The doc ran through a batch of questions of potential concerns regarding mom. She wanted to know if mom:
- Was eating/cooking. Yes she does.
- Was keeping the checkbook. She doesn’t balance, to which mom countered neither did dad. I don’t believe it. I didn’t share with the doc that the Island bank check register was a disaster at the end of the year.
- Kept the house clean. I offered up that there was rat shit all over the house in November, that I cleaned almost all of it up and then found the last of it last month, because mom never finish cleaning it up. Six months of rat poop in your closet doesn’t sound like high functioning to me.
- Had concerned friends. I said yes re two neighbors. The one who helped her Sunday night when she fell and the neighbor who helps her with everything all the time because he and his wife were gone for months this last winter. I can’t rat out everyone to the doc in front of mom. If she gets furious with those that support her in her community, it’s a fast track to assisted living. Yeah, I know, rather than a moderate track.
- Was able to and fulfilling any work obligations. Mom said she was. I looked mom straight in the eye and asked her, “How’s your project for Scarlett going?” Mom exclaimed that she didn’t need to hear any more of this and walked out of the room. She’s been trying to edit a book for Scarlett for about 6 months now, and can’t get any traction on the project. Mom turned left as she stormed out, rather than right. The doc looked at me and said. “She’s going the wrong way.” I nodded. Mom came back in and asked me for her coat almost immediately. She’d left it in the truck. She turned to leave again and the doc said, “Turn right!” as mom walked out turning left once more. She came back within 15 seconds saying she needed to hear what was being said. She couldn’t find her way to the waiting room.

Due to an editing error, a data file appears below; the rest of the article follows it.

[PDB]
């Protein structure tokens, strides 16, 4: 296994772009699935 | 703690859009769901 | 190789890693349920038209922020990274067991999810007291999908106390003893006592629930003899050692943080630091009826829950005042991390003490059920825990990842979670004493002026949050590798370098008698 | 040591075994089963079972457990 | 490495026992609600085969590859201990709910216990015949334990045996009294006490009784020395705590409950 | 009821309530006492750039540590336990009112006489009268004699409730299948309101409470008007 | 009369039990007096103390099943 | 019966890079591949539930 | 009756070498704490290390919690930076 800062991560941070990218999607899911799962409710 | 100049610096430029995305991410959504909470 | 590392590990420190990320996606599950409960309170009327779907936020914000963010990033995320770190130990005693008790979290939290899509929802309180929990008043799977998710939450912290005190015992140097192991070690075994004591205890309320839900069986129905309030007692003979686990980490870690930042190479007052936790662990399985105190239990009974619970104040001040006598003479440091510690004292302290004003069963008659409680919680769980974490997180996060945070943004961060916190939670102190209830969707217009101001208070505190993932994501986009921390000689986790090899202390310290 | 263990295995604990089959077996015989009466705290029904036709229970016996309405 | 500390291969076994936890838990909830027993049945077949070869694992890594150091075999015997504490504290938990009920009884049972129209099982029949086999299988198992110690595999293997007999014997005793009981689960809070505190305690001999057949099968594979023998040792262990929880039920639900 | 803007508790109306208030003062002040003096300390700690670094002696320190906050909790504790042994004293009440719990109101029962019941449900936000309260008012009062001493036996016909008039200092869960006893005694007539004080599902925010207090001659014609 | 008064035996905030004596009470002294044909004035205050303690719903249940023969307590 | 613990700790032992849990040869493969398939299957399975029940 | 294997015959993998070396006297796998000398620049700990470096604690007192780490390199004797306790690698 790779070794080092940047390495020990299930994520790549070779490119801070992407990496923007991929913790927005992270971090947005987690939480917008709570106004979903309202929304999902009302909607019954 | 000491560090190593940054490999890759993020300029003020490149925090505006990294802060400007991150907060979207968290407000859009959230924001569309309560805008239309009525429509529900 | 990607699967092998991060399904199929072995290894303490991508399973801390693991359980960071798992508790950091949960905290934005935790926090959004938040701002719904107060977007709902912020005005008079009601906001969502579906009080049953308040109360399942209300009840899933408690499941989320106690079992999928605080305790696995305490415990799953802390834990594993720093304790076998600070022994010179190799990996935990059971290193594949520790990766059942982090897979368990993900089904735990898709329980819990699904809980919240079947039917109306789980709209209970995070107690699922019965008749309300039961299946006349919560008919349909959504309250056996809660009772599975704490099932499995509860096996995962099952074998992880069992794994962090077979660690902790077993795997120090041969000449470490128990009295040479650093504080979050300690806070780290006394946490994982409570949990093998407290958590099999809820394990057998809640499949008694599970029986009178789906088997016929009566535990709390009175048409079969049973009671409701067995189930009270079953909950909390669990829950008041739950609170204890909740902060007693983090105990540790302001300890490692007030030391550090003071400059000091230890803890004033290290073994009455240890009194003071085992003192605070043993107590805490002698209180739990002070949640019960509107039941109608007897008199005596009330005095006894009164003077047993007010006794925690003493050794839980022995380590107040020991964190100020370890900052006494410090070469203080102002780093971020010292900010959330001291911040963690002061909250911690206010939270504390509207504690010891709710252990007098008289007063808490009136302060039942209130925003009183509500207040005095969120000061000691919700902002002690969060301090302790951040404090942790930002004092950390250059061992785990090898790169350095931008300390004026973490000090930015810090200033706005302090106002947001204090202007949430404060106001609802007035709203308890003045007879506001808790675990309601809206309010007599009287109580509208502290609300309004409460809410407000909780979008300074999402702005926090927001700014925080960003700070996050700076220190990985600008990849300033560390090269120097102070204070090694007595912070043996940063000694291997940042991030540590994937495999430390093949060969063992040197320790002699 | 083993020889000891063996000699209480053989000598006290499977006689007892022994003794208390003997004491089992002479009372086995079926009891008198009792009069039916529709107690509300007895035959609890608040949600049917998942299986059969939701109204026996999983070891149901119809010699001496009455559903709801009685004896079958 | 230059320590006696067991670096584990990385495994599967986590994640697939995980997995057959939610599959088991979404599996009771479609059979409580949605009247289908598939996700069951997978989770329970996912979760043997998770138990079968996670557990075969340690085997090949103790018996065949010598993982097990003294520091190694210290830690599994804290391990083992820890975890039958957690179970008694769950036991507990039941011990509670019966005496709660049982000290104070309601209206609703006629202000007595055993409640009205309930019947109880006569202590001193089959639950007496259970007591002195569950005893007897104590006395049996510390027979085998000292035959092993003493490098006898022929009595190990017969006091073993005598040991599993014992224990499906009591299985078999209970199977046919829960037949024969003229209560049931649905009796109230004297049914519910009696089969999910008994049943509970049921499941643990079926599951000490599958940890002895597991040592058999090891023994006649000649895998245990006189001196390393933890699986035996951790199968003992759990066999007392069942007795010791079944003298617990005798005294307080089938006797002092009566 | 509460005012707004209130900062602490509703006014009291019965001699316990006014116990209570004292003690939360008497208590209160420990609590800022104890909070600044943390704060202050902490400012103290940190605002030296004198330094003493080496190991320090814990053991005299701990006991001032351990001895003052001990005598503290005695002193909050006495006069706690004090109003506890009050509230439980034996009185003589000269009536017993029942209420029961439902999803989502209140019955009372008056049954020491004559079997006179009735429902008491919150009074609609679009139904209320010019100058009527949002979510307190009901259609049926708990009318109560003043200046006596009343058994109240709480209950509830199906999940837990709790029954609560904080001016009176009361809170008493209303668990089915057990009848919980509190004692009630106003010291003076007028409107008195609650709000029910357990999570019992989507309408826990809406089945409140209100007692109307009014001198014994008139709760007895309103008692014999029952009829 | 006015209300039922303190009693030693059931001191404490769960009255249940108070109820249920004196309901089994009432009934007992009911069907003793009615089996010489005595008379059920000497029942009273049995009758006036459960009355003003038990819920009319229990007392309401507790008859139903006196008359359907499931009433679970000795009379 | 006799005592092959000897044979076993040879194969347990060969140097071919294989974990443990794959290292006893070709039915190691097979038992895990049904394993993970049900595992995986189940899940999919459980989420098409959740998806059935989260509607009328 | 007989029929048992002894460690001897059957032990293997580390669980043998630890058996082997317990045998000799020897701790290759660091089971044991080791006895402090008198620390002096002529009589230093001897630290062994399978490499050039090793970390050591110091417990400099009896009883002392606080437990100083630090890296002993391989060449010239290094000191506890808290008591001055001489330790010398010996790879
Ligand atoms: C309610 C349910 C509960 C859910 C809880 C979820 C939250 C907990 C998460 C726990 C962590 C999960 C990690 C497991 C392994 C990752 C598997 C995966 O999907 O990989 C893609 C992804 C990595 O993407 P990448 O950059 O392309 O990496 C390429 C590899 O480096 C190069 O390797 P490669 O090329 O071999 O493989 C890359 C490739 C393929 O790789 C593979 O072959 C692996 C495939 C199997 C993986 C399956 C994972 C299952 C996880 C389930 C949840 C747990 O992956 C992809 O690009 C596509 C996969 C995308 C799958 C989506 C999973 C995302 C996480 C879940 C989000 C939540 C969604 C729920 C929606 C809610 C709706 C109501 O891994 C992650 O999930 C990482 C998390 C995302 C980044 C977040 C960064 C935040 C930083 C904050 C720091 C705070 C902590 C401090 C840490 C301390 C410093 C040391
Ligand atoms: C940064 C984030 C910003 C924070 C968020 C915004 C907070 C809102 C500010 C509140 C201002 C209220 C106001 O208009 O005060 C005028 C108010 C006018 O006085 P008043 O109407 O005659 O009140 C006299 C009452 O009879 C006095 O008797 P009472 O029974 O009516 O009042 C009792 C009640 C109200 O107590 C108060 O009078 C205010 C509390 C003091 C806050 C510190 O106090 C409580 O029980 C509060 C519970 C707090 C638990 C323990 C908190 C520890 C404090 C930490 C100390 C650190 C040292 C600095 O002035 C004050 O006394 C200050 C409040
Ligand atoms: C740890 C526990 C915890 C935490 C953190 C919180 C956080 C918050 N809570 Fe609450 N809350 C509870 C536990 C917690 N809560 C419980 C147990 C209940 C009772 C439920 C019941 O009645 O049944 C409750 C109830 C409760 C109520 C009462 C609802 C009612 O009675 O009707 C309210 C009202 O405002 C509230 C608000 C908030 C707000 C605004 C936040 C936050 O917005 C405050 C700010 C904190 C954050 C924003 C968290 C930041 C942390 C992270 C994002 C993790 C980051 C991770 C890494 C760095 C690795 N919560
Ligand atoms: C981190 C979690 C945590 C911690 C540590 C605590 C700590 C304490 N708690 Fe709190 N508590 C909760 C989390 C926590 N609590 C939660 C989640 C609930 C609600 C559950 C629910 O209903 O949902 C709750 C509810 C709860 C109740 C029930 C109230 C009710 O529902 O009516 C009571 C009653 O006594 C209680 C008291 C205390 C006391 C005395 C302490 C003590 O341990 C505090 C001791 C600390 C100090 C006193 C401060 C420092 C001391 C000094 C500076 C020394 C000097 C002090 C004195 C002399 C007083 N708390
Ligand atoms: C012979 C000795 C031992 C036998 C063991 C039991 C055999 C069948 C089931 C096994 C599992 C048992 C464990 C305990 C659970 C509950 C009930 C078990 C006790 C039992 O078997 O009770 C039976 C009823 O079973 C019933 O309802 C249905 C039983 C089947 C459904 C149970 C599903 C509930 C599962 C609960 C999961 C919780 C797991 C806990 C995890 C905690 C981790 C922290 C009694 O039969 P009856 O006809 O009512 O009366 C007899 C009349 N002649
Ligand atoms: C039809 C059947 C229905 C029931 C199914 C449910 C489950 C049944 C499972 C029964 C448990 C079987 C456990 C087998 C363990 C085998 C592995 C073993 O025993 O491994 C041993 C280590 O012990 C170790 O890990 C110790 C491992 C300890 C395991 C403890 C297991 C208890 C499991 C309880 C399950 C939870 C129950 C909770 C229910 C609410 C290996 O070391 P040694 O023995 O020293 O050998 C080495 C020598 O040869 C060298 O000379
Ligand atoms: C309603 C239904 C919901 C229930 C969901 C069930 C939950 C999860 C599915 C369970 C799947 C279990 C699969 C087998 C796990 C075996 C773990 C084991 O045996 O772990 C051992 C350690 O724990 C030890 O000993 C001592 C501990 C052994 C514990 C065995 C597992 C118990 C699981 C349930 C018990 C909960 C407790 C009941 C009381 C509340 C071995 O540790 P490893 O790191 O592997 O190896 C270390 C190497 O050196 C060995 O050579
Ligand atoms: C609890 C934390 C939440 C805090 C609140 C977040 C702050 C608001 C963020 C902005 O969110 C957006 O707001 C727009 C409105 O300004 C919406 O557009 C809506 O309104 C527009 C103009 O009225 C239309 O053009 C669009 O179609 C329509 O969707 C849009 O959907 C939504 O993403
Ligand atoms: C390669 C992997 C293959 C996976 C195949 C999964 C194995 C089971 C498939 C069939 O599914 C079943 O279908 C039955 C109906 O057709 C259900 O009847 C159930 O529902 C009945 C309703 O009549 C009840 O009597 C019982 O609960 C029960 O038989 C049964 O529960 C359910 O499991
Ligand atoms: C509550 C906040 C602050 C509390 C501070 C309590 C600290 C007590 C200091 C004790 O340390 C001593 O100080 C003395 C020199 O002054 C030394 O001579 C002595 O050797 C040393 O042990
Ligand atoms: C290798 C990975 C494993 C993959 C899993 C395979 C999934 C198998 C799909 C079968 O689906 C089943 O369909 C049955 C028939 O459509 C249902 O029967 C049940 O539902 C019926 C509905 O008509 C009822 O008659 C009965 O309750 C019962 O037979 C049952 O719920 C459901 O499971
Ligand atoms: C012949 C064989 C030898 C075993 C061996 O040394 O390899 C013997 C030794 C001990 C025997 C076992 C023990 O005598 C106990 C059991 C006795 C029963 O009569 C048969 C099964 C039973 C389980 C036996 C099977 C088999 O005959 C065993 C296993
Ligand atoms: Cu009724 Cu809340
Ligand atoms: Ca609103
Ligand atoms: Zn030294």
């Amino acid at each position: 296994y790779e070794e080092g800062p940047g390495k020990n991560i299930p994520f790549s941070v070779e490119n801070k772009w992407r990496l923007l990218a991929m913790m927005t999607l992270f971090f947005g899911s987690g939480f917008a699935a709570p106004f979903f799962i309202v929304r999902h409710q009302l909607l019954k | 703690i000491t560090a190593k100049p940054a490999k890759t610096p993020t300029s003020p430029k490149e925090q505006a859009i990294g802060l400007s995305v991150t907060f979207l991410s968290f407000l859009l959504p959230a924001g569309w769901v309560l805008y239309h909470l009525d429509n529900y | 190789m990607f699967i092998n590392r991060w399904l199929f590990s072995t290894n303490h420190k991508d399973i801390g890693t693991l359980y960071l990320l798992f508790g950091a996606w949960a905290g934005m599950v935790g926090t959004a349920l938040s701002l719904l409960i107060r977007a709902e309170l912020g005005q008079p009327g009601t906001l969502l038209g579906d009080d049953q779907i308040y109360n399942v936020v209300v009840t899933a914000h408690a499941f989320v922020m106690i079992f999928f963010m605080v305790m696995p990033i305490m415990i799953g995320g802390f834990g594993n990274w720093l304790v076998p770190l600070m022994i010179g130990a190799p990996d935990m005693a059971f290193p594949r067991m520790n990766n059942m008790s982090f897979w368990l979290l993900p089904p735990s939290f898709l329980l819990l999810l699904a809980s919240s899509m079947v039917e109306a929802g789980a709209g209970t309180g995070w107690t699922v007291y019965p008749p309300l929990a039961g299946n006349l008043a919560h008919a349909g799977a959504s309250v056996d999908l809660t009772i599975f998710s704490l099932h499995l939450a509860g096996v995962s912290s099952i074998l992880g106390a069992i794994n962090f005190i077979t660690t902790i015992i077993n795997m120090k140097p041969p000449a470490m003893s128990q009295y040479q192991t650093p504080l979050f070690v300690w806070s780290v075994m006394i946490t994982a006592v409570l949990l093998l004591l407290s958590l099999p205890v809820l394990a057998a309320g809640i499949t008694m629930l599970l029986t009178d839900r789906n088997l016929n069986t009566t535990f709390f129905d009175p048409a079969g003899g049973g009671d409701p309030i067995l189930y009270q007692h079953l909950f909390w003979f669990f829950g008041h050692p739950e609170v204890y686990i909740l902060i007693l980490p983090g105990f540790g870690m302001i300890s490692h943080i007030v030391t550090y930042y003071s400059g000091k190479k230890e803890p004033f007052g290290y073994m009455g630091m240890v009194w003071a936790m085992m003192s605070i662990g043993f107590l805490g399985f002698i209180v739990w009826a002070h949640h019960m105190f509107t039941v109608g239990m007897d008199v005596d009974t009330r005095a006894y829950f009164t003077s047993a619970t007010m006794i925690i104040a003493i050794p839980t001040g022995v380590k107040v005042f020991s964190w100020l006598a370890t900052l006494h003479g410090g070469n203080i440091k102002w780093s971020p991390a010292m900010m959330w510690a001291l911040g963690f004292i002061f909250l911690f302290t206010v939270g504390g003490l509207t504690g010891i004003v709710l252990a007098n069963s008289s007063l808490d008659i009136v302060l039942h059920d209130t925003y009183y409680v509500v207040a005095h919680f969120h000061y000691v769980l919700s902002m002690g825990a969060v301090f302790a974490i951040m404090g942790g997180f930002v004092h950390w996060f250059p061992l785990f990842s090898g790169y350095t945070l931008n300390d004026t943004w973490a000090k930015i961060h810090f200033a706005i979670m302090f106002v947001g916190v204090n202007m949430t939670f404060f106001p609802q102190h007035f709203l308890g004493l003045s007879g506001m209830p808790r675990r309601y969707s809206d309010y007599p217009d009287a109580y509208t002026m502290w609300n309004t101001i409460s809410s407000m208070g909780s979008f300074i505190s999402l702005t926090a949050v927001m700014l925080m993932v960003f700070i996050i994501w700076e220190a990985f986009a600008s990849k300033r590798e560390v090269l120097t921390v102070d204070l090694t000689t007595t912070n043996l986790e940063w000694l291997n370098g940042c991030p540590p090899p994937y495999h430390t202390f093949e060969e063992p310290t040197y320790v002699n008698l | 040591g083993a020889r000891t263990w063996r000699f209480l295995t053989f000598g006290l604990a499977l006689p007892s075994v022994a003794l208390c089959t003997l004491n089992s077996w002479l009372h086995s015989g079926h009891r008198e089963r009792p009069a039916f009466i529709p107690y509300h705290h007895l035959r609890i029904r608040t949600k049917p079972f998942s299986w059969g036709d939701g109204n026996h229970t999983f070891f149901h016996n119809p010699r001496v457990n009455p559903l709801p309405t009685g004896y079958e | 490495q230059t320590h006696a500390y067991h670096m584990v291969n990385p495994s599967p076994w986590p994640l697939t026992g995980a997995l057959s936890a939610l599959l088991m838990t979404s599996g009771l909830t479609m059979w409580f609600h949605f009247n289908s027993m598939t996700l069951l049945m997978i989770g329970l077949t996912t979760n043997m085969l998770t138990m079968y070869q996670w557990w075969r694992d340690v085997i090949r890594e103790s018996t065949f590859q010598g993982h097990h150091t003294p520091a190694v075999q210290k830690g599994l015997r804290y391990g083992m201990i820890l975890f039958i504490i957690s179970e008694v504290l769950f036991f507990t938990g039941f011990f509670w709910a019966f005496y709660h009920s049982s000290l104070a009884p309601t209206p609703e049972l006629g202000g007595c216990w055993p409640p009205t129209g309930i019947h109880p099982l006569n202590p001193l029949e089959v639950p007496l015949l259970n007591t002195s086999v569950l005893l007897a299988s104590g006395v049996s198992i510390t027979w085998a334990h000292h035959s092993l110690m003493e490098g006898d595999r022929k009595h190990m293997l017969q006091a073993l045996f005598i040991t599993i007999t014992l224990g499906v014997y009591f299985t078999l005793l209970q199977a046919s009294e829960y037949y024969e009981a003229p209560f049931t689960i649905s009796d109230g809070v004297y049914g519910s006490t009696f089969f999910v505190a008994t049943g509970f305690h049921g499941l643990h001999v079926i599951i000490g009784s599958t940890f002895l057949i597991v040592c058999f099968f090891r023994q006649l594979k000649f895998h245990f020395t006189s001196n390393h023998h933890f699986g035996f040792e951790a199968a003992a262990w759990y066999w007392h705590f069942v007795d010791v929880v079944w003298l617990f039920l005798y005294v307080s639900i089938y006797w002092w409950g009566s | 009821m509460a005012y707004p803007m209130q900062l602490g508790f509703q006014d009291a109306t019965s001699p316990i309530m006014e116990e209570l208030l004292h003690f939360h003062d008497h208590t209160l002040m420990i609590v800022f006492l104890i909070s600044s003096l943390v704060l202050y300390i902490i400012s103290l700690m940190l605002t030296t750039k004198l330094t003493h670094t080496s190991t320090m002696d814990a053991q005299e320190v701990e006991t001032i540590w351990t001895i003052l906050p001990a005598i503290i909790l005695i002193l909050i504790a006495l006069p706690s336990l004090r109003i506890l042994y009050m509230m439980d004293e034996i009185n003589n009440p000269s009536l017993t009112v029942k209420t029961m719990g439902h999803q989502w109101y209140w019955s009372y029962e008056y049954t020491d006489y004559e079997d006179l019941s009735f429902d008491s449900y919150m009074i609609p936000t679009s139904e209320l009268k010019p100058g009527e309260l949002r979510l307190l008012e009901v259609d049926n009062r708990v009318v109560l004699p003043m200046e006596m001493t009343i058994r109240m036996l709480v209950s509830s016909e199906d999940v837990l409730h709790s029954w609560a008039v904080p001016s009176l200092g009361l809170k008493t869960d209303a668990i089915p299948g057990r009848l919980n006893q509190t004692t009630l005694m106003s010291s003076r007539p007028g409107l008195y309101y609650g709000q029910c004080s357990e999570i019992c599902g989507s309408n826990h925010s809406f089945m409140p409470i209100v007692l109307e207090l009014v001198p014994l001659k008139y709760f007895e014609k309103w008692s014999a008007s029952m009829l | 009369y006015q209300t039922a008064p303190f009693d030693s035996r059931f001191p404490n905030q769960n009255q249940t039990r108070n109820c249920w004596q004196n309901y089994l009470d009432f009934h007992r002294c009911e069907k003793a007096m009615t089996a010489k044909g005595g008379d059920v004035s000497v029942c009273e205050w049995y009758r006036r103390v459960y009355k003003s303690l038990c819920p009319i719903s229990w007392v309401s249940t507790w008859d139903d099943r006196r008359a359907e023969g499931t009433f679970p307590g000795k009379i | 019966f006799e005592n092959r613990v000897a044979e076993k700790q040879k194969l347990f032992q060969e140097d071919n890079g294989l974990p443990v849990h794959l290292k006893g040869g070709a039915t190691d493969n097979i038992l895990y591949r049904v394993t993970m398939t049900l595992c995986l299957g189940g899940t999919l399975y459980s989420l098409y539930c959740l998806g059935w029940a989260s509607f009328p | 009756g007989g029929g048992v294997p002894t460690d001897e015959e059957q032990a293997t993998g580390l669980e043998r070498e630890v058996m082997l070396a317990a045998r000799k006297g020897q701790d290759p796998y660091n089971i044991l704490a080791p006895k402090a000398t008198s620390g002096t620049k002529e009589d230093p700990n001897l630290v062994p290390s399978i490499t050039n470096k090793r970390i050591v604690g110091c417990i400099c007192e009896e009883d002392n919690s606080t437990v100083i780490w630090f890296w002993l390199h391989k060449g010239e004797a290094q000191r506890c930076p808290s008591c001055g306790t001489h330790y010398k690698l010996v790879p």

At one point the doc said something to mom (Ha, I don’t remember exactly what) and I asked her to help mom understand what she’d just said. The doctor asked, “What?!” I repeated my request. She replied, in front of my mother, “No Sweetie, there’s no point explaining because she can’t understand.” Mom was completely unfazed by this, completely. This put so many things into place for me. It explains why mom can’t stop writing checks to every charity knocking on her mailbox, why she can’t remember that the thermostat in her mainland home runs through 4 daily cycles (she’ll adjust the temperature down a degree or two, say, and call me in a panic every time the furnace comes back on as the thermostat cycles to its next setting, every time), why she can’t remember how to get to the highway from our mainland neighborhood even when told how (oh, so many times) or given directions (heck, after both being given oral and written instructions once, she followed my car up to a ‘launch’ point and still couldn’t get there), why she has such a sad querulous relationship with her world. This comment of the doctor’s helped me understand, helped mortar into place just how much more my mother’s illness is that cognitive decline or mere memory loss.